The Baishgazi wall was a massive brick wall built by Sultan Nasiruddin Mahmud Shah to protect and encircle the main palace area of Gaur. Much of the palace now lies in ruin where just the foundations remain.
The archaeological site is still being excavated by the ASI but the caretakers here appeared to be pessimistic about the possibilities of uncovering anything worthwhile in the future. On a quiet day, you find more goats than people wandering about the brick foundations.
The site is reached by walking through a verdant green landscape of mango orchards and photogenic pools of water. It’s worth coming all the way to Gour just to experience what a true rural hinterland in Bengal could be like.
Languid fishing poles loll in stagnant pools of water while fishing boats float by to inspect the catch. It feels as if these scenes couldn’t have played out very differently in the 15th century to which many of the monuments that dot the landscape belong.
Reiek is a hill about 30 odd kms from Aizawl. At an altitude of 1594 metres, it doesn’t seem particularly daunting but once you make the steep hike up to the top here, the views are just gobsmackingly beautiful. From the top here you get a panoramic view of the city of Aizawl on one side and an endless range of Mizo hills on the other. If you aren’t here on a weekend, it’s an extraordinarily tranquil spot. I, for one, was glad there were a few people around because the hike up is quite steep with some exposed sections that could be a nightmare for anyone who suffers from mild vertigo.
All of these pictures were taken with my Galaxy S7 phone.
Getting to Tansen from Lumbini was somewhat complicated. I had to hop three buses, one to the Buddha Chowk in Bhairahawa, another from Bhairahawa to Butwal and a third from Butwal to Tansen. Just ahead of Butwal, the Siddhartha Highway which provides the most direct route to Pokhara from Bhairahawa twists and curls into the middle hills through scary rock-fall prone sections, terrifying drops down steep gorges and mesmerizing views of the fertile paddy fields of the Madi Valley flanked by green hills on all sides.
I had messaged DB on Facebook the previous evening about a room at the Horizon Homestay that he runs in Tansen but hadn’t received a reply before leaving the free wi-fi confines of Lumbini. Nevertheless, I was determined to seek it out and try my luck. The lanes in Tansen were immensely steep and circuitous and my sense of direction was so awry that I had done many rounds of the lower parts of the town without ever approaching Shitalpati, the center of the bazaar. BS, a garment shop owner, saw me floundering aimlessly about the town and offered to direct me through its maze of alleys. He was a fast walker and my unfit body felt like it had carried 30 tonnes of coal up Mount Everest when we reached Shitalpati.
I was absolutely out of breath by the time I had climbed the near-vertical lane that led to the Horizon Homestay, sweating profusely, ringing one of the more hopeful bells I had rung in a while. A little boy, a friend of the family, opened the door, invited me in, led me to the cleanest rooms I had seen in weeks, showed me how the gas-powered geyser in the bathroom worked and gave me the password for the wi-fi. DB and his family had gone out for a wedding and the boy had been requested to stay in the house just in case I arrived. DB had left a message for me apologizing for the unavailability of home-cooked food that night. I was already impressed. My room was compact and well-kept. The bathroom was tiny yet spotless. The gas shower was scalding hot, which in the freezing temperatures of Tansen was a godsend. There was a small, sunny double terrace up above with a few potted plants, a roundtable, some chairs and great views of the town of Tansen below.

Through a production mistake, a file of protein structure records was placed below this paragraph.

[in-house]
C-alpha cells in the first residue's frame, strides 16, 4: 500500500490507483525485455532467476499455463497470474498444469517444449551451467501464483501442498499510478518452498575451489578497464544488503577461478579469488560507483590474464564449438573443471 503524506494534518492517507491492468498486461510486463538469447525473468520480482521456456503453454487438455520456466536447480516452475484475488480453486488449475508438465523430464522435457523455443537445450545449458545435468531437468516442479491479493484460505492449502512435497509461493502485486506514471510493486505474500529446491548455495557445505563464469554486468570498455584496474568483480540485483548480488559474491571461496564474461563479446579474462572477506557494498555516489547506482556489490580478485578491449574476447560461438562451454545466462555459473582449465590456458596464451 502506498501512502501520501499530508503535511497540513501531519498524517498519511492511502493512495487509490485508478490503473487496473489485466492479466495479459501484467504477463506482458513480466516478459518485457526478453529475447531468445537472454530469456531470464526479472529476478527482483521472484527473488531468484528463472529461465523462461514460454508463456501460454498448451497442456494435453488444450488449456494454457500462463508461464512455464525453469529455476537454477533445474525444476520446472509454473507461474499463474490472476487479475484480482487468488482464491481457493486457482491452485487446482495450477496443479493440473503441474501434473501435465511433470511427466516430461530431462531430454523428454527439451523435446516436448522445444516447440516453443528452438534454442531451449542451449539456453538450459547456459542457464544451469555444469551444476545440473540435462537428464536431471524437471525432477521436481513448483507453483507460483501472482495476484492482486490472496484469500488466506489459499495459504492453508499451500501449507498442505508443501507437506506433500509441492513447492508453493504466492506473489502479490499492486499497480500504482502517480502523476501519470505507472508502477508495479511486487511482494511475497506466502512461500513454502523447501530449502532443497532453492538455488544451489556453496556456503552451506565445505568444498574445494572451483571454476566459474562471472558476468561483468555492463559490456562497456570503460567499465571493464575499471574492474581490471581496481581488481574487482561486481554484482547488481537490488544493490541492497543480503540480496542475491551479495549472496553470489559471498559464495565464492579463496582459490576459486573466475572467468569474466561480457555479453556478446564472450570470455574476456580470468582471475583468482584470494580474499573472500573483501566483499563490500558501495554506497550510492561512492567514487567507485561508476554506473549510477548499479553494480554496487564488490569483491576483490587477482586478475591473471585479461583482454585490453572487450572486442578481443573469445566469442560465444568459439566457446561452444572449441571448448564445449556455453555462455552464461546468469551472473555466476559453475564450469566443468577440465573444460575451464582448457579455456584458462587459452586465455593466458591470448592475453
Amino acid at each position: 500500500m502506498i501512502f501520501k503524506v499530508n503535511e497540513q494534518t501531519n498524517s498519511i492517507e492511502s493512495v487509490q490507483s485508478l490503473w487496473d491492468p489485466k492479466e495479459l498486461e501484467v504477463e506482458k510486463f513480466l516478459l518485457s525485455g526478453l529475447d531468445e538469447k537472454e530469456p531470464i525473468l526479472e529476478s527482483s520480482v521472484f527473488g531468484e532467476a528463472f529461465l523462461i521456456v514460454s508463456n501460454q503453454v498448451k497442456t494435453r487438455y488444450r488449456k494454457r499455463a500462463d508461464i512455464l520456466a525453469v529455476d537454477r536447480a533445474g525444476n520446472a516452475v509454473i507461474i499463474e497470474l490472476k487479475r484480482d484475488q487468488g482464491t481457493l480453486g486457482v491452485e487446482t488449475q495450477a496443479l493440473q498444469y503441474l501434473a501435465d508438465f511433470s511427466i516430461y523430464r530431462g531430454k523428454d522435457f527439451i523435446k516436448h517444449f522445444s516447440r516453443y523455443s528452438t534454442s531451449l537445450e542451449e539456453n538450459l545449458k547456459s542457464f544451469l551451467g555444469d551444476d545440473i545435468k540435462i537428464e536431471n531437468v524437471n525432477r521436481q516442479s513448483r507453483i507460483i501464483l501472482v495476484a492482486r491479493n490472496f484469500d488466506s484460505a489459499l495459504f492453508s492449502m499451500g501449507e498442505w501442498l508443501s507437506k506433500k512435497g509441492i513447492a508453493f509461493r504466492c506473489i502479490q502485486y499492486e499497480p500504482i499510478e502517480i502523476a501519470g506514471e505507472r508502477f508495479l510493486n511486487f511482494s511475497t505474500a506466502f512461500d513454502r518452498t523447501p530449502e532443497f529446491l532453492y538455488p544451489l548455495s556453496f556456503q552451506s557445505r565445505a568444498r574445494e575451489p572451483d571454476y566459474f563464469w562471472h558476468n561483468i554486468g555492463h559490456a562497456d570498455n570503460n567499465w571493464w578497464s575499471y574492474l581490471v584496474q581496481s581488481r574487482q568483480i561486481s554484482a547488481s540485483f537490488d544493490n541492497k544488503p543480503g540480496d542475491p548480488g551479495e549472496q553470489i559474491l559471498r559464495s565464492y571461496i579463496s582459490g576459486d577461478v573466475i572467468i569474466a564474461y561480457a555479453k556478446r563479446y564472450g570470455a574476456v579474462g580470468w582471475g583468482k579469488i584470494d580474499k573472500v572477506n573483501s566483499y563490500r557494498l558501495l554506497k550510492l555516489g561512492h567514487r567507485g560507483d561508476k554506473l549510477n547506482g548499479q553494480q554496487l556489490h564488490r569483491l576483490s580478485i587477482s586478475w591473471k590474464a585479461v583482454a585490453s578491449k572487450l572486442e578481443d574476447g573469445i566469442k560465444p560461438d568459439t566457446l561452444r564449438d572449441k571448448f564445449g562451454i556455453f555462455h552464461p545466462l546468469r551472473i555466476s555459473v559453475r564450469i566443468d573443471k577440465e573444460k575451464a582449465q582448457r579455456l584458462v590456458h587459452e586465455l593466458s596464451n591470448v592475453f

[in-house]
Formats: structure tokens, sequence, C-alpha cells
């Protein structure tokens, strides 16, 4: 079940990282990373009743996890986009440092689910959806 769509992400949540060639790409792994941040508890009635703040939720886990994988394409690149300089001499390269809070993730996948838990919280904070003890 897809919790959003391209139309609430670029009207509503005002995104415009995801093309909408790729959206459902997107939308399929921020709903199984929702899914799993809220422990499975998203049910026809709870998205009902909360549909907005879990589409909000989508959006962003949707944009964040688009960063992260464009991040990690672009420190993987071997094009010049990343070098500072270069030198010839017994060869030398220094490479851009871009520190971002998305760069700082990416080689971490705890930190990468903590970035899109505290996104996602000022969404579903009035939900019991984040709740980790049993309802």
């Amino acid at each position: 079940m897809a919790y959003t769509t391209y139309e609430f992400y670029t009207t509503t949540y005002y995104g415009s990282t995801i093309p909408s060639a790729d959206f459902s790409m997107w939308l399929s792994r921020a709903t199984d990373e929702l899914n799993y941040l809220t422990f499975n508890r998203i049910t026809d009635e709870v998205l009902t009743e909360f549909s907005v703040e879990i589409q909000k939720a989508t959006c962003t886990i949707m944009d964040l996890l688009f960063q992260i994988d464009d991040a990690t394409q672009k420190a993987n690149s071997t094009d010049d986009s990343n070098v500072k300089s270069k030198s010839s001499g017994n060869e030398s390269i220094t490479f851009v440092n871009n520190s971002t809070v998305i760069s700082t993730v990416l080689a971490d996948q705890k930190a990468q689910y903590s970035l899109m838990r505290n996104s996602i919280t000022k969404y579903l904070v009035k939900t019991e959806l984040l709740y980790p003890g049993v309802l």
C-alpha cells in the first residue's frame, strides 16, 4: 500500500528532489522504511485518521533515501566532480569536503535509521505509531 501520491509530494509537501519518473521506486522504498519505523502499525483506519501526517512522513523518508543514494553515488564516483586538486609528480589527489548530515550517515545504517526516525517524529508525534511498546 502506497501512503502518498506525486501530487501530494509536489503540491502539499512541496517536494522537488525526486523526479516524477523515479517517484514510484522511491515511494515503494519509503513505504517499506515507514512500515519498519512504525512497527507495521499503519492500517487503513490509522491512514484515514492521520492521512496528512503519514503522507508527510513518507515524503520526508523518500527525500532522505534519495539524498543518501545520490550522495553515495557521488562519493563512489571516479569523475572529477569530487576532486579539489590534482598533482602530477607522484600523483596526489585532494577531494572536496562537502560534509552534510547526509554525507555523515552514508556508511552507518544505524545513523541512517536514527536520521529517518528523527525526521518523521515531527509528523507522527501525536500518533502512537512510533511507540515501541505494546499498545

I was famished and a feast was in order. So I went to the fanciest restaurant in Tansen, Nanglo West, which was a branch of the Kathmandu chain of Newari restaurants. It had outdoor seating, splendid old-fashioned architecture, costumed waiters, a bakery and a good menu. The dal bhat was expensive by Nepali standards and wasn’t very different from what you found in an ordinary teahouse, so I certainly was paying for the ambience here. But it did the job by being delicious and filling. It was at Nanglo that I had my first brush with an expat in Nepal, an exquisitely dressed English gentleman in a broad-brimmed hat who was dining with a Nepali woman in the adjoining table, speaking in perfect Nepali. Later, we met at the bakery while shopping for desserts.
“I couldn’t help noticing that you speak great Nepali. Do you live here?”, I said. He replied, with a wink and a smile, “Well, I couldn’t help noticing that you speak good English. I don’t suppose you live in London, do you?” He looked surprised when he learnt that I came from across the border. “Indians don’t usually travel in these parts, do they? They’re quite happy going to Pokhara and Kathmandu.” We sat outside and had a cup of coffee together. He’d been coming to Nepal since the 70s and been learning to speak the language ever since. Tansen had been among his favourite towns in the country but he’d been falling out of love with it recently. “It was a beautiful town with beautiful buildings all over but after the Maoist strife, people have been pulling down the old buildings and putting up these stupid concrete houses that probably aren’t going to last a decade.”